Updates on local restaurants and merchants plus two ways you can help scientists amidst COVID-19

by Linda Hubbard on April 14, 2020

Here are some restaurant updates plus a sprinkling of what we’ve been ordering:

From CAFÉ Zoë: We will re-open for morning coffee only from 8:00 am – 12:00 pm this Wednesday (4/15), through Saturday and close Sunday & Monday. We will put our register at the front door, so you will not have to (or be able to) enter the cafe. We will keep you posted on the “more permanent” hours and pastries/food options going forward.

Thursday: Trivia Night Online! aka Zoë Zoom Trivia. Sign up here. Friday: We’re going to give Open Mic ONLINE a try this Friday, 4/17 at 6:30pm. Interested in performing or just tuning in? You must sign-up here to receive the Zoom link on Friday.

Flea Street Cafe is now open Wednesday through Sunday (rather than Tuesday through Saturday) which kicked off with a delicious Easter dinner of Marin Sun Farms Osso Bucco (yes, we ordered!) View menu and ordering instructions online.

We waved at Ali El Safy at Bistro Vida today in thanks for the delicious bouillabaisse we had delivered by DoorDash last week. The take out menu is online; pick up is also available at the back door of the restaurant.

Parkside Grille in Portola Valley offers a “to go” menu from 4:00 to 7:30 pm, Tuesday to Sunday. The menu and ordering instructions are online.

We encourage you to continue to support locally-owned merchants.

Lynn at Pet Place in downtown Menlo Park reports business has really slowed since the initial run on canned and dry food. She reminds customers, especially seniors, that she will deliver pet food and supplies to patrons’ cars at the back entrance of the store. Call 650-325- PETS (7387).

Cheeky Monkey Toys is sporting a lovely banner (pictured top) thanking first responders and hospital workers across its storefront. The store can deliver within a 10 miles radius with delivery free on orders $40 or more. Details online.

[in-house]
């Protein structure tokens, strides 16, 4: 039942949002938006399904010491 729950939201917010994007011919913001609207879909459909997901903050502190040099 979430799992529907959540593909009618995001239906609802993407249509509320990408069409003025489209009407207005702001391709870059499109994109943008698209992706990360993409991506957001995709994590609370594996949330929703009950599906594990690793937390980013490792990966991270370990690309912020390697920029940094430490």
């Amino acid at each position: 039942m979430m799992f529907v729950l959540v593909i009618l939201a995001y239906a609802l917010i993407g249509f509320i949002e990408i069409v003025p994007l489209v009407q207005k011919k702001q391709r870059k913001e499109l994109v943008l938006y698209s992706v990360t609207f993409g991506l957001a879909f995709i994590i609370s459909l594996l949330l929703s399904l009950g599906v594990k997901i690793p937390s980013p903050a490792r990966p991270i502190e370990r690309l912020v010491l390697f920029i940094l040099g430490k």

Here are two ways you can help scientists with data collection:

Stanford Medicine scientists have launched a national daily health survey to identify the prevalence of COVID-19 symptoms in communities across the United States.  A new tool created by Stanford Medicine scientists could be used to flag communities at risk for a surge in cases of COVID-19.The Stanford Medicine National Daily Health Survey aims to provide data that could flag an uptick in COVID-19 cases before they reach the hospital.

A new website, SocialDistancing.Stanford.edu, is part of a research collaboration that aims to provide accurate, county-level data to epidemiologists who will advise federal agencies – and, ultimately, state and local officials – when to start letting different communities resume daily activities again.

What may be next re social distancing protocols?

Look to Sonoma County, to get a forecast of what could soon be mandated locally. The order from the Health Department requires people to wear a facial covering before going into an indoor facility outside of their home, any enclosed space or an outdoor space where they can’t keep six feet of social distance. Exceptions to the order include driving alone or with household members in a vehicle unless the windows are lowered to speak to a first responder or other service worker, including those at drive-through windows.

And one final note re lifting stay-at-home restriction.

Today Governor Gavin Newsome spelled out six criteria which he characterized as a “roadmap to recovery.” Read about it in the San Francisco Chronicle.

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